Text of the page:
When you later notice your game running like jerky molasses in Linux, that's when you may rethink Java2D altogether  Grin
Offline kevglass

« JGO Spiffy Duke »


Medals: 210
Projects: 24
Exp: 18 years


Coder, Trainee Pixel Artist, Game Reviewer


« Reply #12 - Posted 2003-07-16 15:14:22 »

That being said, the accelerated graphics alpha will get fixed eventually.

Kev

Offline Abuse

JGO Knight


Medals: 14


falling into the abyss of reality


« Reply #13 - Posted 2003-07-16 16:23:39 »

...eventually

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Offline dudley442

Senior Newbie




Java games rock!


« Reply #14 - Posted 2003-07-17 00:52:03 »

I tried it.  I loaded the .png image through the ImageIO and then brought it over to a BufferedImage via createCompatibleImage.  I set both flags to true.  One rocketship didn't seem to do that much damage to the framerate.  But a few more certainly did.  Sad



When all I used was update() and paint(), I could get 60+ fps on a PIII 750mhz with this many rocketships on the screen.  (Same level of transparency.)

Now, even with accelerated BufferedImages, I barely get 3 fps on a PIV 2.4ghz in the same situation.

You'd think that if hardware mode wasn't faster than software, it'd be at least within the ballpark.  Wink


So a buffered image created with createCompatibleImage is automatically sent to VRAM if ImageCapabilities.isAccelerated() returns true?
Offline Abuse

JGO Knight


Medals: 14


falling into the abyss of reality


« Reply #15 - Posted 2003-07-17 09:00:05 »

Quote
I tried it.  I loaded the .png image through the ImageIO and then brought it over to a BufferedImage via createCompatibleImage.  I set both flags to true.  One rocketship didn't seem to do that much damage to the framerate.  But a few more certainly did.  Sad

When all I used was update() and paint(), I could get 60+ fps on a PIII 750mhz with this many rocketships on the screen.  (Same level of transparency.)

Now, even with accelerated BufferedImages, I barely get 3 fps on a PIV 2.4ghz in the same situation.

You'd think that if hardware mode wasn't faster than software, it'd be at least within the ballpark.  Wink


There lies part of the dilemma, drawing an image with an alpha channel to a vram backBuffer when alpha composite is not accelerated is incredibly slow. (the image has to be read back from vram, before the alpha composite can begin)

So, on a system without hardware AlphaCompositing, performance will be far far better by keeping the backBuffer in main mem.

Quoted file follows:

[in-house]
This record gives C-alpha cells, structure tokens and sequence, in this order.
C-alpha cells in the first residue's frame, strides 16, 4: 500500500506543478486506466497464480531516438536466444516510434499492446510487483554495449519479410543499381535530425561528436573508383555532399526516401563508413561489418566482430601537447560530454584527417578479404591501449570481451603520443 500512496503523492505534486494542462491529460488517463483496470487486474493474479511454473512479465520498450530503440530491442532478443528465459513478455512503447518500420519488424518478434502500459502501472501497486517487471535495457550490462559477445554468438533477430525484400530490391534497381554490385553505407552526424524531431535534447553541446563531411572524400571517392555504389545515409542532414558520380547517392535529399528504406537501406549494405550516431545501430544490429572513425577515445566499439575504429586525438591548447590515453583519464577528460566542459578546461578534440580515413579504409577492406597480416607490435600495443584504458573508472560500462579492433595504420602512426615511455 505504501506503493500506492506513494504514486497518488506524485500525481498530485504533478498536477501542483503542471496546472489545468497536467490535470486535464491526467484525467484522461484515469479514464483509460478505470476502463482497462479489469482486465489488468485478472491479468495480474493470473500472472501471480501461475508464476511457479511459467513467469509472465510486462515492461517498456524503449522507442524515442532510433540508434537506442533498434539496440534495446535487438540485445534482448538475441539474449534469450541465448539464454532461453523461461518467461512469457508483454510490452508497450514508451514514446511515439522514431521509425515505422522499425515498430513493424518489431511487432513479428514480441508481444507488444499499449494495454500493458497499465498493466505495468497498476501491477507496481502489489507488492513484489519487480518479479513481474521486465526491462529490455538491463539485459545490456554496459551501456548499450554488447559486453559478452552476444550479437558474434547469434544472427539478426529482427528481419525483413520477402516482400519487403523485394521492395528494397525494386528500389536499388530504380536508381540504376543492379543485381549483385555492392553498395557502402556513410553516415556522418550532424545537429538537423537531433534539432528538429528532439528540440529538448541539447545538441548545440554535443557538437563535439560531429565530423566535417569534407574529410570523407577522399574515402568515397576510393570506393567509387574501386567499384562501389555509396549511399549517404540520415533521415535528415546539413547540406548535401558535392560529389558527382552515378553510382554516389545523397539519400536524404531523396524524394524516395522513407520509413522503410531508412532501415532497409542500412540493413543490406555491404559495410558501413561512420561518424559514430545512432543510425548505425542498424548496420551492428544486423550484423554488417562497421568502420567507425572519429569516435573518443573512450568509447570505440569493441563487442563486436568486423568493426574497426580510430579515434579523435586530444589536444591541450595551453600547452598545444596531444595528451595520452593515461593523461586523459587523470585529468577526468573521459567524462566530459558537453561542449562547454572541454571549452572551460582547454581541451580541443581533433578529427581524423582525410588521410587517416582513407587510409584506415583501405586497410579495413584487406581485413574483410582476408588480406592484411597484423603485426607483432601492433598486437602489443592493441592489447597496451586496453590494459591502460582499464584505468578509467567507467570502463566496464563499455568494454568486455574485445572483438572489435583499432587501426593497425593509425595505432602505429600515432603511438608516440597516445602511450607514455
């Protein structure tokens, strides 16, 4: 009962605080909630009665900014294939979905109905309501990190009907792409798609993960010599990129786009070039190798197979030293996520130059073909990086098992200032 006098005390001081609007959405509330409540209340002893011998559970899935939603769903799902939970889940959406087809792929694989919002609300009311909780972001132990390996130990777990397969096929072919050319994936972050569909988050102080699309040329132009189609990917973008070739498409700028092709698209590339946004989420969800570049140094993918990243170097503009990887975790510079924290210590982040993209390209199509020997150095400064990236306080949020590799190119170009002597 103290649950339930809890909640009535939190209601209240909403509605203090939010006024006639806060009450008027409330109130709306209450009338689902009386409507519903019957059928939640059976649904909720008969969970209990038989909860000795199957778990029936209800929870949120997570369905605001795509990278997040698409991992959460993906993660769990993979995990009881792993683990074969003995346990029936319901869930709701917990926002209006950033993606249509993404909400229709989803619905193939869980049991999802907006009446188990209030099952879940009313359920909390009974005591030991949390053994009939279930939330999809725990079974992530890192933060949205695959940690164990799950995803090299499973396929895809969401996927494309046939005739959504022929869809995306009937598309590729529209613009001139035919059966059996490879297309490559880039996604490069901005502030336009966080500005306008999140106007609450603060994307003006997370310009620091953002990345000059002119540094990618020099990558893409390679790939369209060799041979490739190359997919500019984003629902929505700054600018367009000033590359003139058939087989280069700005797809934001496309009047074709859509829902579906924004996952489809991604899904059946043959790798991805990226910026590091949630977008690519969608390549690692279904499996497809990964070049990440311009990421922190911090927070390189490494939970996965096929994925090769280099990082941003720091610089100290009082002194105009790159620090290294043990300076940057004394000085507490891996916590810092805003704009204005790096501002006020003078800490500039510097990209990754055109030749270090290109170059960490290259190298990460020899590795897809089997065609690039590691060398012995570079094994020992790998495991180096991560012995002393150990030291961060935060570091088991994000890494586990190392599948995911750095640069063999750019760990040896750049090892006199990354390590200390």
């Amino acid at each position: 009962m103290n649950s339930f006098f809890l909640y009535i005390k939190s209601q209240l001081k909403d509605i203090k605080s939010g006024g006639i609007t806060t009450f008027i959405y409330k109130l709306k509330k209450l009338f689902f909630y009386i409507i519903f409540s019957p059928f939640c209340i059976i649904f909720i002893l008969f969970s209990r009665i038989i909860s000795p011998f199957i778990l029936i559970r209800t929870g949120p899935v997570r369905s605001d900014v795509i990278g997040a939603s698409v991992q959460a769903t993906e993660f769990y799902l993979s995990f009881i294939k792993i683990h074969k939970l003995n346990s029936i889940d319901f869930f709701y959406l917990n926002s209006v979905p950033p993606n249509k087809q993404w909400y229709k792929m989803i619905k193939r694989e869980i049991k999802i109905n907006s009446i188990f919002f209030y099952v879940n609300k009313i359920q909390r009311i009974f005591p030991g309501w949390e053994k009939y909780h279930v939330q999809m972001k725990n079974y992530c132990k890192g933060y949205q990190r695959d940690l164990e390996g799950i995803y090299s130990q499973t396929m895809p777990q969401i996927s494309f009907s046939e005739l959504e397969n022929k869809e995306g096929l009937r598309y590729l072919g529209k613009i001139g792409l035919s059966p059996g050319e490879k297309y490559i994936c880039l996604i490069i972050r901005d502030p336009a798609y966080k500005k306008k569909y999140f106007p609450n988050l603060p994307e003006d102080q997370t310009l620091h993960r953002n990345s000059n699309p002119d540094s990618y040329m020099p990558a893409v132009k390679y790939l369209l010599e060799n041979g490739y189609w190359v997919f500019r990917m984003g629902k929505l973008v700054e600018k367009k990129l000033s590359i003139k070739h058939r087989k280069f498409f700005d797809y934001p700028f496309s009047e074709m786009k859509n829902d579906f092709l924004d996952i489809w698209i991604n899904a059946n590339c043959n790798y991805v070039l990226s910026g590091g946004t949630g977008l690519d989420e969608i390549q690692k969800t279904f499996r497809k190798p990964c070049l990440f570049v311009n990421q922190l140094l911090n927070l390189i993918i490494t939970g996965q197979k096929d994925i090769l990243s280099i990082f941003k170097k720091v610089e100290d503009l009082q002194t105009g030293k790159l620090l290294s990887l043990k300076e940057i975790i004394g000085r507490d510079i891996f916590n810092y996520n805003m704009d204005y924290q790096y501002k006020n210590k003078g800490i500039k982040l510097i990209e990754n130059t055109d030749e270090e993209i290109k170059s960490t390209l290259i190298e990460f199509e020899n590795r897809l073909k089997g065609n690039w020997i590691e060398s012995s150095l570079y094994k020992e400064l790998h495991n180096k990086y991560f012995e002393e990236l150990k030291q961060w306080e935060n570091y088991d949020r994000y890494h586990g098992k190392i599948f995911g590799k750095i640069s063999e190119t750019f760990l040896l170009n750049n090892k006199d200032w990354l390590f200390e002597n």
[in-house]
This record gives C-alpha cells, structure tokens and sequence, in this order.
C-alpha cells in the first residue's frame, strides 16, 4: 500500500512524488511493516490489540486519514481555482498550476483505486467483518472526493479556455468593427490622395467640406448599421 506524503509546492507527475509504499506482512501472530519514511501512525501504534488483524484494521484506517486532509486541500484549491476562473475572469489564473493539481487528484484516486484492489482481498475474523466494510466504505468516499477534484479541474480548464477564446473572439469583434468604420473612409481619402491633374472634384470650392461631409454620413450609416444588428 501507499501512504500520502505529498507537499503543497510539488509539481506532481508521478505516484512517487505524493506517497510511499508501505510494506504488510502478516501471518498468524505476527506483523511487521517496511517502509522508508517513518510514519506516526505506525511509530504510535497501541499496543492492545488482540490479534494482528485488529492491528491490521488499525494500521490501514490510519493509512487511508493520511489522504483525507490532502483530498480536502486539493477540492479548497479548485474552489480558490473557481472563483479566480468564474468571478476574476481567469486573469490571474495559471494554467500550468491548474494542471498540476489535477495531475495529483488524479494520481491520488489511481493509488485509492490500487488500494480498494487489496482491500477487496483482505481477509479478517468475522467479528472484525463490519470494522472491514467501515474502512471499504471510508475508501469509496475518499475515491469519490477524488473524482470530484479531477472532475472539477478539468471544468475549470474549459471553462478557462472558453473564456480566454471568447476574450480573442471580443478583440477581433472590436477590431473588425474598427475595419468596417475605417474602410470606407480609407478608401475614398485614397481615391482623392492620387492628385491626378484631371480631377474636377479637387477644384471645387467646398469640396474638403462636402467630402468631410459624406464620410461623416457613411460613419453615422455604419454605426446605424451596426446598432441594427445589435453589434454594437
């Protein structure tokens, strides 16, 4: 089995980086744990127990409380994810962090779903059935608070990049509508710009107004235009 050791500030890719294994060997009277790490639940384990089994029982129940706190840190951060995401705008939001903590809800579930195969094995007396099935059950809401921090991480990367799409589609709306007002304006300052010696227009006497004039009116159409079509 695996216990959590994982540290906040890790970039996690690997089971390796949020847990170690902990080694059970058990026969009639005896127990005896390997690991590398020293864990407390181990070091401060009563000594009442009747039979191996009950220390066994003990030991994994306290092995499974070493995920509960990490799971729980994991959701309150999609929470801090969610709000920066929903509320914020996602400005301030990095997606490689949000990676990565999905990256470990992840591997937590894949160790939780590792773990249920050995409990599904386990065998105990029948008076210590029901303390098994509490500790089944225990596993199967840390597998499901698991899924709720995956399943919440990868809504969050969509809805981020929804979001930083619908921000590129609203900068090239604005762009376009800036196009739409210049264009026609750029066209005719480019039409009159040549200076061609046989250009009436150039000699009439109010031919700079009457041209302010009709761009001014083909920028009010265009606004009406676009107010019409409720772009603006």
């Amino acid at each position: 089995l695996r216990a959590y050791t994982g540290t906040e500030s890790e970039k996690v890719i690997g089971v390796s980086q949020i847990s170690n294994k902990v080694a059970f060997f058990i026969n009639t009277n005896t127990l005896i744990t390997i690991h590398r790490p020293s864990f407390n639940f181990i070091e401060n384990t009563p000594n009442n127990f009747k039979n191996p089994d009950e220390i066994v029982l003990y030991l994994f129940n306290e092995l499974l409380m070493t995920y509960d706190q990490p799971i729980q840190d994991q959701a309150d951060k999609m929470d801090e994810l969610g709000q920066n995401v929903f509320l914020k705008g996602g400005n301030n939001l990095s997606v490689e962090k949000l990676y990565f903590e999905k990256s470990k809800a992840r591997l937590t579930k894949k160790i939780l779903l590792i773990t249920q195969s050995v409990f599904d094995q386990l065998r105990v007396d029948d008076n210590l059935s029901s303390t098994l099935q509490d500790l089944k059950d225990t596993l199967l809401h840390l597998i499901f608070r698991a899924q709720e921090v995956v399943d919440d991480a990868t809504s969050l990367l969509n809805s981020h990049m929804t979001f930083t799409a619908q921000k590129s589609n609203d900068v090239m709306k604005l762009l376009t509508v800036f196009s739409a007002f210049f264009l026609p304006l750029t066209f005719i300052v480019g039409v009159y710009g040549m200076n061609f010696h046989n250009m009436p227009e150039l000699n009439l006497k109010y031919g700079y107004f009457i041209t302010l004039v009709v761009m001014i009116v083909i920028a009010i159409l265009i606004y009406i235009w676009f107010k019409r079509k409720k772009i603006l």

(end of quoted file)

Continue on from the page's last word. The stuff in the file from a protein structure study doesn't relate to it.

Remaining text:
However, this obviously eliminates the potencial for hardware acceleration on regular OPAQUE, and BITMASK images as well.

I think what Sun need to add, is a 'request capabilities' type interface, where by you specify what type of images you intend on drawing (OPAQUE,BITMASK, TRANSLUCENT), the api will then pick the best back buffer for you situation.

Quote
So a buffered image created with createCompatibleImage is automatically sent to VRAM if ImageCapabilities.isAccelerated() returns true?


Not exactly, when a ManagedImage (the type of Image elligable for hardware acceleration, that is returned from createCompatibleImage) is drawn 2 times, it is cached in vram.
If the image (the version in main memory) is subsequently modified, the vram cached version becomes useless, and is disgarded. (and has to be recached on a subsequent blit)

Incidentaly, you must have something not quite right in your code, cos hardware accelerated AlphaCompositing does work [in windows, with 1.4.1_02 or later] Cheesy

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Offline dudley442

Senior Newbie




Java games rock!


« Reply #16 - Posted 2003-07-17 12:41:17 »

I am such an idiot!  Cheesy Cheesy Cheesy

Know what I did with the flags?  I put them after Java MyProgram.   Wink

Now the game runs just as fast as it did in the first place!  Thanks very much for the help.  Now that I've got everything technologically speaking, I can finally buckle down and concentrate on the game itself.  Grin
Offline kevglass

« JGO Spiffy Duke »


Medals: 210
Projects: 24
Exp: 18 years


Coder, Trainee Pixel Artist, Game Reviewer


« Reply #17 - Posted 2003-07-17 12:48:25 »

Na, an idiot wouldn't have found it. Its just the sorta thing that screws things up for ages..

Well done, good luck, etc..

Kev

Offline Abuse

JGO Knight


Medals: 14


falling into the abyss of reality


« Reply #18 - Posted 2003-07-17 15:05:50 »

Quote
I am such an idiot!  Cheesy Cheesy Cheesy

Know what I did with the flags?  I put them after Java MyProgram.   Wink


hehe, I thought you might have set them after an AWT component had been initialised. (I believe they have to be set before the AWT is initialised)
But putting them after the program.... well.... yeah LOL

hope you'll post the game when its complete? Wink